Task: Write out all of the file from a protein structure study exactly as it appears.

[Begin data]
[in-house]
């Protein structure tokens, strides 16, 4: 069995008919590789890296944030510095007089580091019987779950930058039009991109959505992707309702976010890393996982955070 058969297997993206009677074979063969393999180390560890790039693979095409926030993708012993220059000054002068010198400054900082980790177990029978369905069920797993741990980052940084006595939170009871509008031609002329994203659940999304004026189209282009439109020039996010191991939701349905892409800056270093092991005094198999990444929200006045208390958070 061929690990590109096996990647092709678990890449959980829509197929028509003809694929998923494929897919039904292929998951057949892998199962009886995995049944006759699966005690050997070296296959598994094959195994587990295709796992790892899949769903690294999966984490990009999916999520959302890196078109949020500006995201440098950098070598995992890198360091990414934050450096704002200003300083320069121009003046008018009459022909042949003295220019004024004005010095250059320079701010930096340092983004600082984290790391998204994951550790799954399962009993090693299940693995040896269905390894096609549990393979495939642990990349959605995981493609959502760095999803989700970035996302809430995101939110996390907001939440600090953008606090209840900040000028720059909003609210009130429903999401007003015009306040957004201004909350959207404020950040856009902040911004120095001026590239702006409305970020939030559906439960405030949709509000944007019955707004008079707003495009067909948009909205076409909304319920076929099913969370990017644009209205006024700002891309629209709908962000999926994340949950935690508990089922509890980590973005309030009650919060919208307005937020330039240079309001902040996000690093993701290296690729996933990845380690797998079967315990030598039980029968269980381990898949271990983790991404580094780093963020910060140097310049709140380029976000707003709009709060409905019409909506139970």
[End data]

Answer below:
[in-house]
């Protein structure tokens, strides 16, 4: 069995008919590789890296944030510095007089580091019987779950930058039009991109959505992707309702976010890393996982955070 058969297997993206009677074979063969393999180390560890790039693979095409926030993708012993220059000054002068010198400054900082980790177990029978369905069920797993741990980052940084006595939170009871509008031609002329994203659940999304004026189209282009439109020039996010191991939701349905892409800056270093092991005094198999990444929200006045208390958070 061929690990590109096996990647092709678990890449959980829509197929028509003809694929998923494929897919039904292929998951057949892998199962009886995995049944006759699966005690050997070296296959598994094959195994587990295709796992790892899949769903690294999966984490990009999916999520959302890196078109949020500006995201440098950098070598995992890198360091990414934050450096704002200003300083320069121009003046008018009459022909042949003295220019004024004005010095250059320079701010930096340092983004600082984290790391998204994951550790799954399962009993090693299940693995040896269905390894096609549990393979495939642990990349959605995981493609959502760095999803989700970035996302809430995101939110996390907001939440600090953008606090209840900040000028720059909003609210009130429903999401007003015009306040957004201004909350959207404020950040856009902040911004120095001026590239702006409305970020939030559906439960405030949709509000944007019955707004008079707003495009067909948009909205076409909304319920076929099913969370990017644009209205006024700002891309629209709908962000999926994340949950935690508990089922509890980590973005309030009650919060919208307005937020330039240079309001902040996000690093993701290296690729996933990845380690797998079967315990030598039980029968269980381990898949271990983790991404580094780093963020910060140097310049709140380029976000707003709009709060409905019409909506139970």